At first glance it may seem like the most unlikely of duos, but when it comes to managing the accreditation process, between Dr. Athena McConnell and Kevin Siebert, the College of Medicine undergraduate medical education (UGME) program is in good hands.
Siebert, who joined the College of Medicine in late 2014, is the Accreditation Specialist. His first job in the role was to prepare for the 2015 limited site visit and provide support for the Assistant Dean Quality, McConnell.
“Whatever Dr. McConnell wants, I do as quickly as possible,” Siebert joked.
“With the program growing from 55 students in 2000 to 100 in 2012,” Siebert said, regarding UGME accreditation. “Increasing the number of residents, expanding curriculum at the Regina campus, and furthering distributed medical education, all this complexity got added (to accreditation).”
And now, with the 2015 visit successfully behind us, Siebert has turned the bulk of his focus on preparations for the full accreditation visit scheduled for fall 2017, but this time is a little different because the accreditation standards have changed.
“The other thing is that these standards from the accrediting body have been ‘repatriated,’” Siebert continued. “Previously, there was one set of standards spanning American and Canadian medical schools. While this system was sound, the drawback was it didn’t always take into consideration some of the nuances of the Canadian health care system.”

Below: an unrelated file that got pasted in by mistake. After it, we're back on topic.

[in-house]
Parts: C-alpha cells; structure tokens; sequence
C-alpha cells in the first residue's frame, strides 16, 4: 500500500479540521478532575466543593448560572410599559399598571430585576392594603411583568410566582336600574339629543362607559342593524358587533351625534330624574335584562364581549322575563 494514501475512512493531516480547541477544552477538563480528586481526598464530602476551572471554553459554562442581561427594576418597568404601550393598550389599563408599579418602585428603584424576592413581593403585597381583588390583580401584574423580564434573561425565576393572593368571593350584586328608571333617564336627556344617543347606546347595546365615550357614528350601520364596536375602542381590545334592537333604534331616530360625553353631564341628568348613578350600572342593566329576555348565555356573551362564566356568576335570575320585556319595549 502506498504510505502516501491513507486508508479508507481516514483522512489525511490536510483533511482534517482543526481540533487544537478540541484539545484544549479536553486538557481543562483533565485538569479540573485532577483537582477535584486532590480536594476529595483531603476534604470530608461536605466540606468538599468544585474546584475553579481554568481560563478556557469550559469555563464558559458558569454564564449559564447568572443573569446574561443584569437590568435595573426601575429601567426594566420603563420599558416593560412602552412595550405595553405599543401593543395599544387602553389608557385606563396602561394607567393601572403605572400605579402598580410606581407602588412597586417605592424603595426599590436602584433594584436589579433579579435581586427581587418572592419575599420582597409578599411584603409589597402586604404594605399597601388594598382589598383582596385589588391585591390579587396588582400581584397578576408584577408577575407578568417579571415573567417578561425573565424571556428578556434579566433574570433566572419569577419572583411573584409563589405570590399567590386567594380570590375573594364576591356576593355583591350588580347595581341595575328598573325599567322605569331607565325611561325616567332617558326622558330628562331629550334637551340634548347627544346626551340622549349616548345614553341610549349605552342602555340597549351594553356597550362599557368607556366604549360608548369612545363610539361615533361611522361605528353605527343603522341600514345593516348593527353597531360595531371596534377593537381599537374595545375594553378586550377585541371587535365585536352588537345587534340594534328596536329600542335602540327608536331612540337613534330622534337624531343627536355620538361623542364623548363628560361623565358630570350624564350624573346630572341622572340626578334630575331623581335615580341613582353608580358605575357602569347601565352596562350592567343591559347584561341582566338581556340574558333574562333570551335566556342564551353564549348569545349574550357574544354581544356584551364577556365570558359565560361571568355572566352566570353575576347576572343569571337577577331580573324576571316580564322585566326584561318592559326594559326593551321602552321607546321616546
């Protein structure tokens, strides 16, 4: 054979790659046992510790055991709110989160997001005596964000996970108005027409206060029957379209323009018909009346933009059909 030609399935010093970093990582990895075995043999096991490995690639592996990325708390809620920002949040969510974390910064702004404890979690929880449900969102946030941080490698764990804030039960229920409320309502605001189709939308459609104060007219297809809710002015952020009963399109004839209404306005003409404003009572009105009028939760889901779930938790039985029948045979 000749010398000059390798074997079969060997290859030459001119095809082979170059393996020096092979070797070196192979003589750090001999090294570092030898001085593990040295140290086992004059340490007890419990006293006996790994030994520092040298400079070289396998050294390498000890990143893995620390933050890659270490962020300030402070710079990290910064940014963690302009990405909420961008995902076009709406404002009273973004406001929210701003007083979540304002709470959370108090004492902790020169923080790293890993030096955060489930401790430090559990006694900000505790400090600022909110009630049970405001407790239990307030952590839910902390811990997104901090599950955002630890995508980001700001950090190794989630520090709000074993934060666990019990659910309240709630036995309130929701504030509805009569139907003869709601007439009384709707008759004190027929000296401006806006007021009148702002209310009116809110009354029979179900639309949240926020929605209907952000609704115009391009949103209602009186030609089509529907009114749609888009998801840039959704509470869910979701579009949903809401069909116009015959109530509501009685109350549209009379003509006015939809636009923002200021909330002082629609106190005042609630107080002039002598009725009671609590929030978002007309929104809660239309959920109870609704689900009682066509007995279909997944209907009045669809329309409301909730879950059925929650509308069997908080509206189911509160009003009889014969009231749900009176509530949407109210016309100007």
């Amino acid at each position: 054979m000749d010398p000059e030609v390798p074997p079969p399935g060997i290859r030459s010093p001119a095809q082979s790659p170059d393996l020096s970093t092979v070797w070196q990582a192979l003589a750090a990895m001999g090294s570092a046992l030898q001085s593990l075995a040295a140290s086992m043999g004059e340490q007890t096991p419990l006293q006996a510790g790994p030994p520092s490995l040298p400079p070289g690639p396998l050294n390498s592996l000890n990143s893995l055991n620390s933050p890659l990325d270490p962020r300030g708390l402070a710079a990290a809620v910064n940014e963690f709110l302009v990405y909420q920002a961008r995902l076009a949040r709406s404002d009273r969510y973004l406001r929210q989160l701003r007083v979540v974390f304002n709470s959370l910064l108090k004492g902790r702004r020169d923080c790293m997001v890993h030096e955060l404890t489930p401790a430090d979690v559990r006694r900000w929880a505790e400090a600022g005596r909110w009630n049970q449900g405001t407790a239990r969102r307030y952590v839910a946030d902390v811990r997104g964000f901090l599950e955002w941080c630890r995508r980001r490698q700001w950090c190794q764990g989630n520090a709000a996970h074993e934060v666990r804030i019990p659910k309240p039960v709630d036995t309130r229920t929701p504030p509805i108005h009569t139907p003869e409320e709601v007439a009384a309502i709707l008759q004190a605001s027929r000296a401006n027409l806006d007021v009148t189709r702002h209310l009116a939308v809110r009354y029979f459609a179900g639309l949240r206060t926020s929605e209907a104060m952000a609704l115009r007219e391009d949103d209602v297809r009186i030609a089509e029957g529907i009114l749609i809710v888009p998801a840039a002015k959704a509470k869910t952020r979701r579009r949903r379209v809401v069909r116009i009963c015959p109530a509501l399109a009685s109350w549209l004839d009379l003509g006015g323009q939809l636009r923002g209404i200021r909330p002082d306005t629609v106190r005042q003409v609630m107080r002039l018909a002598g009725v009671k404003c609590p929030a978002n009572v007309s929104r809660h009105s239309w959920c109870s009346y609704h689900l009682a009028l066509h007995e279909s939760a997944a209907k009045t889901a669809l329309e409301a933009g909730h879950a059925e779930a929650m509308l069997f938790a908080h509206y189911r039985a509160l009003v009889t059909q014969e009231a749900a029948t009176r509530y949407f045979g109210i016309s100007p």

The Committee on Accreditation of Canadian Medical Schools (CACMS) has rolled out its own set of standards; most involved organizational changes, although a few speak directly to the Canadian context. So far only the University of British Columbia Faculty of Medicine and University of Calgary Cumming School of Medicine have been assessed under these new standards. Next to be reviewed are the Dalhousie University Faculty of Medicine in February 2017 and then our UGME program (October 29 – November 2, 2017).
New standards mean work, time and dedication, not just from Siebert and Dr. McConnell, but from a team of six accreditation subcommittees that are working closely with the pair to review the data needed for the accreditors. Medical students are also key participants, with representation on all accreditation subcommittees as well as on the Student Accreditation Task Force.
Siebert has previous experience with accreditation as a chief operating officer at a cardiovascular risk assessment clinic in Calgary, and prior to that as an administrator at a long-term care home in Regina, both roles that he draws important experience from.
“A personal challenge coming to the College of Medicine was understanding the academic environment, as I came from a more corporate exposure,” Siebert explained.
“It’s very unique and very interesting.”